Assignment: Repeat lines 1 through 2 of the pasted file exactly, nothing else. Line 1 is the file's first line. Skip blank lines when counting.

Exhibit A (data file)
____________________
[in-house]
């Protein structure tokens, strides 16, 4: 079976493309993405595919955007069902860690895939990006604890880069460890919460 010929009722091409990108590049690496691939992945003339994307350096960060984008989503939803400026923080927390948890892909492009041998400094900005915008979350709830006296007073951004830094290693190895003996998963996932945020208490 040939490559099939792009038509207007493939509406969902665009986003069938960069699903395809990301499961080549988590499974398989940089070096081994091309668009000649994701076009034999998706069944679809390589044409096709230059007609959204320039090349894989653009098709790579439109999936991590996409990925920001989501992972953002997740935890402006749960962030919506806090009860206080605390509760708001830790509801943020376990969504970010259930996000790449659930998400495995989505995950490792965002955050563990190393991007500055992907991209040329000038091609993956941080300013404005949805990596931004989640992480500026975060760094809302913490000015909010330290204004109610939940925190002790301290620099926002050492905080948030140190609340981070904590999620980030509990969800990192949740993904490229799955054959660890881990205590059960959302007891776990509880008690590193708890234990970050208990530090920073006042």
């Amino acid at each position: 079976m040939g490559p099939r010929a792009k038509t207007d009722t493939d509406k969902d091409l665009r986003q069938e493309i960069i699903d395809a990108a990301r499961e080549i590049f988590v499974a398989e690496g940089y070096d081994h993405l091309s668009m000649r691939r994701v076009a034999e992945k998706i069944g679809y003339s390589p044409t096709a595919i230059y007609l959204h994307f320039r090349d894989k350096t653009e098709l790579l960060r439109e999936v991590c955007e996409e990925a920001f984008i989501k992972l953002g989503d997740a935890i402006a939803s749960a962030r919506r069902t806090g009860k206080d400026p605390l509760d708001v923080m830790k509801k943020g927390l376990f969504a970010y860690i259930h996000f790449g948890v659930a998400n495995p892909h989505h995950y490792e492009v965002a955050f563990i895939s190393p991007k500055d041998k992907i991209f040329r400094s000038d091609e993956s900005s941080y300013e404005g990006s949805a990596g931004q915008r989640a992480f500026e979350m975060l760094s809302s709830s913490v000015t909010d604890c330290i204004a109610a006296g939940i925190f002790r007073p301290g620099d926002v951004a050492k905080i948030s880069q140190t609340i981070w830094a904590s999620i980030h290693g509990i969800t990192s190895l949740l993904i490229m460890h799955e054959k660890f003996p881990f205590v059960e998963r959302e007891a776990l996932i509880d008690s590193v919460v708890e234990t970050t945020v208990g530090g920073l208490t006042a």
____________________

[in-house]
């Protein structure tokens, strides 16, 4: 079976493309993405595919955007069902860690895939990006604890880069460890919460 010929009722091409990108590049690496691939992945003339994307350096960060984008989503939803400026923080927390948890892909492009041998400094900005915008979350709830006296007073951004830094290693190895003996998963996932945020208490 040939490559099939792009038509207007493939509406969902665009986003069938960069699903395809990301499961080549988590499974398989940089070096081994091309668009000649994701076009034999998706069944679809390589044409096709230059007609959204320039090349894989653009098709790579439109999936991590996409990925920001989501992972953002997740935890402006749960962030919506806090009860206080605390509760708001830790509801943020376990969504970010259930996000790449659930998400495995989505995950490792965002955050563990190393991007500055992907991209040329000038091609993956941080300013404005949805990596931004989640992480500026975060760094809302913490000015909010330290204004109610939940925190002790301290620099926002050492905080948030140190609340981070904590999620980030509990969800990192949740993904490229799955054959660890881990205590059960959302007891776990509880008690590193708890234990970050208990530090920073006042």